3. Restaurant Program: improves the availability, identification, and promotion of affordable, healthier foods in partnership with local restaurants. Participating restaurants receive consulting support, recipe analysis, staff training, and are awarded with bronze, silver, and gold achievement levels.
  4. Food Explorers: a school-based program that integrates nutrition into the core curriculum to promote healthy habits among children.
  5. Farmers Market Promotion Program: Expands the promotion of local produce along with community resources. Includes cooking demonstrations at the markets and cooking classes in local restaurants. Farmers Markets are often closed early now because produce is selling out.
  6. HeartBeat Connections: a phone coaching program that focuses on primary prevention of heart disease. 1,100 participants since 2010 who talk for 15 to 20 minutes with a professional health coach. 50 percent drop in smoking among participants and a 70 percent have improved cholesterol.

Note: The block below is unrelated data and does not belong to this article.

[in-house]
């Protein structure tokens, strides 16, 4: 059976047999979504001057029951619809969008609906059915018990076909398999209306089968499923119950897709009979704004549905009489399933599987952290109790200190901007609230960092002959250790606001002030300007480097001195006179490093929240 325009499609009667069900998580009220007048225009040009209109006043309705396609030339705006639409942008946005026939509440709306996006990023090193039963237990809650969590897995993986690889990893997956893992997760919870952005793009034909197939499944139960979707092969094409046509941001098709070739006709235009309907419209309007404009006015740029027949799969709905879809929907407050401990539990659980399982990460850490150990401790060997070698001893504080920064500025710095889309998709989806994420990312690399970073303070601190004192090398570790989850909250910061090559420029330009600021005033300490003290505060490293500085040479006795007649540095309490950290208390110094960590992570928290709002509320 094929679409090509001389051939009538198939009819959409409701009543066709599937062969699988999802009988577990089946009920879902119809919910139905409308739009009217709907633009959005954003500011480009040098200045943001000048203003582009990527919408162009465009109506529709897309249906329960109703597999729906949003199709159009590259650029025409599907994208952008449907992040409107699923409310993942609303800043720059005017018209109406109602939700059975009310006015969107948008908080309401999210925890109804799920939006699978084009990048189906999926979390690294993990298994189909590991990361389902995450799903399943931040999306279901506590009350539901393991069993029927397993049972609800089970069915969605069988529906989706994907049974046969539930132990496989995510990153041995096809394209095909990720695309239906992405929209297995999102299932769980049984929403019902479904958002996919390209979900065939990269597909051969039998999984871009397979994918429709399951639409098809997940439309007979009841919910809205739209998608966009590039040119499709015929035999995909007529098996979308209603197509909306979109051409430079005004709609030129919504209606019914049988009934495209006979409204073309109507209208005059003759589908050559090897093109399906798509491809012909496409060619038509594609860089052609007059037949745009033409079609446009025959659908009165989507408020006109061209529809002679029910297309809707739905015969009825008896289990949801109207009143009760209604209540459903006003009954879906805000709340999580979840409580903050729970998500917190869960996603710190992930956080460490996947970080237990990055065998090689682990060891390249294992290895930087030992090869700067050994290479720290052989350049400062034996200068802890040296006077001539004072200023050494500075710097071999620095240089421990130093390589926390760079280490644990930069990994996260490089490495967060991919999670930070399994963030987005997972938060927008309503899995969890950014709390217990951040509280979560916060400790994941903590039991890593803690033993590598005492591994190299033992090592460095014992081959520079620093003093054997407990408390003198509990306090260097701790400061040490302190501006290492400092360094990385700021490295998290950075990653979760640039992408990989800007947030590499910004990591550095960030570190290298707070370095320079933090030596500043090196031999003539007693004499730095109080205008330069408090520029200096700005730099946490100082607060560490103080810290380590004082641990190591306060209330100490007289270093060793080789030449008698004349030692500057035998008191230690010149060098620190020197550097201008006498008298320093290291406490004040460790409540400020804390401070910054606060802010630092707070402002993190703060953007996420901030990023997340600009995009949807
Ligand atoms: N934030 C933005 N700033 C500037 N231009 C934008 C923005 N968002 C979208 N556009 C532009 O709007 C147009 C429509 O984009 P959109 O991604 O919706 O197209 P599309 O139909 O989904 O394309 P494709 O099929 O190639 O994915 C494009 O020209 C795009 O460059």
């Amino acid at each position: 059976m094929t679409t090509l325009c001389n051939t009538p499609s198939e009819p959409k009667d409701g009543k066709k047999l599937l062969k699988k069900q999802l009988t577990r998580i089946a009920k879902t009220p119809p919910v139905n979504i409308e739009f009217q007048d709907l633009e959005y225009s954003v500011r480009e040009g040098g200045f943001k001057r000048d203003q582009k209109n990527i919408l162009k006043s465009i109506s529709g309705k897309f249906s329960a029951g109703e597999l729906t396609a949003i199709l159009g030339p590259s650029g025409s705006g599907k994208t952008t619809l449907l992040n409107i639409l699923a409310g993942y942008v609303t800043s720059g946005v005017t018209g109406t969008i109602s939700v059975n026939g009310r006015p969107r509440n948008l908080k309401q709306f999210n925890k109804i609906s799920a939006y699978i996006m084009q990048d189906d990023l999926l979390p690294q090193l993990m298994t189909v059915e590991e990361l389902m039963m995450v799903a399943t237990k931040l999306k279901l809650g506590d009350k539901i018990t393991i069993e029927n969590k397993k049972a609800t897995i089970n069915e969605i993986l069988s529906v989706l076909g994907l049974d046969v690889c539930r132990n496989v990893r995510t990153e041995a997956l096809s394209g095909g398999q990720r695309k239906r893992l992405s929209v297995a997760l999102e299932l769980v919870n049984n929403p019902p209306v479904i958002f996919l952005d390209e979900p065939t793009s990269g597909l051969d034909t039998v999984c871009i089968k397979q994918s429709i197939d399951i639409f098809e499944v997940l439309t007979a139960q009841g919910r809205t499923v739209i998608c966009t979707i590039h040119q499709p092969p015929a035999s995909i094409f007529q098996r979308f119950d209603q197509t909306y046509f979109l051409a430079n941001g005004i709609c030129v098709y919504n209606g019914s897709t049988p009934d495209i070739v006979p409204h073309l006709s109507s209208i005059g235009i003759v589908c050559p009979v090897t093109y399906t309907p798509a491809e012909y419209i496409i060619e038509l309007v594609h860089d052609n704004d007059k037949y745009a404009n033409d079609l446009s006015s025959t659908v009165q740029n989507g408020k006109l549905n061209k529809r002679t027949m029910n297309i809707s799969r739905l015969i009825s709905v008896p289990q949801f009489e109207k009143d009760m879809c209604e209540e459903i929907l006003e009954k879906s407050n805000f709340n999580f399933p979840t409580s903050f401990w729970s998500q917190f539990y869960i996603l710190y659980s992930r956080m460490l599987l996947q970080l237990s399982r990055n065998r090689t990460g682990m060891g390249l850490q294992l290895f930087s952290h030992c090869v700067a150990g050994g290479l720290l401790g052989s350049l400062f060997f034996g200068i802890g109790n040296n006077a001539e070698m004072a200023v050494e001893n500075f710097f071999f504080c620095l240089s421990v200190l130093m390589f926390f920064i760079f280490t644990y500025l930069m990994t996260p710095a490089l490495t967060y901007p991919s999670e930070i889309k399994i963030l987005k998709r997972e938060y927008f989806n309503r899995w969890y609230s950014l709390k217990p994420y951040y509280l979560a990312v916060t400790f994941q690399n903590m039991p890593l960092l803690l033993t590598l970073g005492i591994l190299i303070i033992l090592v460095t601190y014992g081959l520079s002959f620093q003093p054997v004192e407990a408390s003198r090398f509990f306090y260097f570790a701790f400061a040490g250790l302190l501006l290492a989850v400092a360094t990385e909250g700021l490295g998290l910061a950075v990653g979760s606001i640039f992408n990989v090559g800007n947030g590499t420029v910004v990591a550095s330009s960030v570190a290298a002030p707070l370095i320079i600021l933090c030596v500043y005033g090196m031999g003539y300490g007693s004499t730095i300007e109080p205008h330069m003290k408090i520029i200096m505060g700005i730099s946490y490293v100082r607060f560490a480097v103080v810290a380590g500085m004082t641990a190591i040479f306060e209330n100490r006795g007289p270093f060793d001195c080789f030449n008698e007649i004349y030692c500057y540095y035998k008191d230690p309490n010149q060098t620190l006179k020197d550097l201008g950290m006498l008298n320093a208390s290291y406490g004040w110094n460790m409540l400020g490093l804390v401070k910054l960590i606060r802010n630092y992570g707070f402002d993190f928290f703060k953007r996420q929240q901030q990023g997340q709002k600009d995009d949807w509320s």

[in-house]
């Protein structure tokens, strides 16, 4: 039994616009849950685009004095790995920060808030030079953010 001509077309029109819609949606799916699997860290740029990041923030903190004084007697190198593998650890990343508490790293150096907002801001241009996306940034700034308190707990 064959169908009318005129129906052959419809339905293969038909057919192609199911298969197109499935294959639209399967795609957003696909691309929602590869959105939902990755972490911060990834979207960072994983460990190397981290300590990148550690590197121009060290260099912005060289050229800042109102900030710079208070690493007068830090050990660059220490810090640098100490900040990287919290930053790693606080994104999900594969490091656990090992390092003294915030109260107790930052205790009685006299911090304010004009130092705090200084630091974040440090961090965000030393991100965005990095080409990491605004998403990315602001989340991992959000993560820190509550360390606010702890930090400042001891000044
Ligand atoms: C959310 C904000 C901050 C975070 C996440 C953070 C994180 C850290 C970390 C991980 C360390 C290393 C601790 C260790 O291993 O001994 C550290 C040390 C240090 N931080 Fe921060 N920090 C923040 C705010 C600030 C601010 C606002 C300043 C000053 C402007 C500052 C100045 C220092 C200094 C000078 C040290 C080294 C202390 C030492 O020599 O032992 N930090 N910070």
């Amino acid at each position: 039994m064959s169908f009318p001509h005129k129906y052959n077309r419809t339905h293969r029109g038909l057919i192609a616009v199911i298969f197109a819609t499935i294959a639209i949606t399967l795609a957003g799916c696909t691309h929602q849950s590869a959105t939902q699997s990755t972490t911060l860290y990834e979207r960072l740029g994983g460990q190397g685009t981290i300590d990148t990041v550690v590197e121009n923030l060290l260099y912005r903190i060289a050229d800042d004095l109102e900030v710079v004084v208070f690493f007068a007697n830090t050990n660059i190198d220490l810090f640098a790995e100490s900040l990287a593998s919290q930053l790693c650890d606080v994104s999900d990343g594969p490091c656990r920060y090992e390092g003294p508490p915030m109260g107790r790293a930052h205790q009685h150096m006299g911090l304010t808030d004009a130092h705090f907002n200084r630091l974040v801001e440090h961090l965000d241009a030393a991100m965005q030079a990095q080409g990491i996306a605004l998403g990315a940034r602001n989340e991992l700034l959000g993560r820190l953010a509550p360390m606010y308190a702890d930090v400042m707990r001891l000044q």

7. Complete Streets: Project leaders created more opportunities for people to safely walk and bike in the community by improving streets, adding bike lanes, and removing parking. Use of crosswalks has doubled since before the street redesign.
  8. Worksite Wellness: Employers created worksite wellness programs. Before the program, only five out of the area’s largest 100 employers had a program. Now, almost 6,000 participants from 116 employers are involved in some level of wellness programming.

From Small Town to Everywhere

The overwhelming success of the Hearts Beat Back program has encouraged its spread far and wide. In its mission to “create a world without heart disease,” the program has been packaged to help other communities improve the health of their populations. It includes technical assistance, assessment, strategy and program design development, award-winning programs and services, and measurement support.

The documentary follows the mayor of New Ulm, members of the city council, doctors, and other public participants, as they reveal their 10-year journey to change the health of their entire community. It presents a unique healthcare success story through the eyes of patients, doctors, and other healthcare professionals in a model of exemplary healthcare transformation that’s certain to inspire and encourage.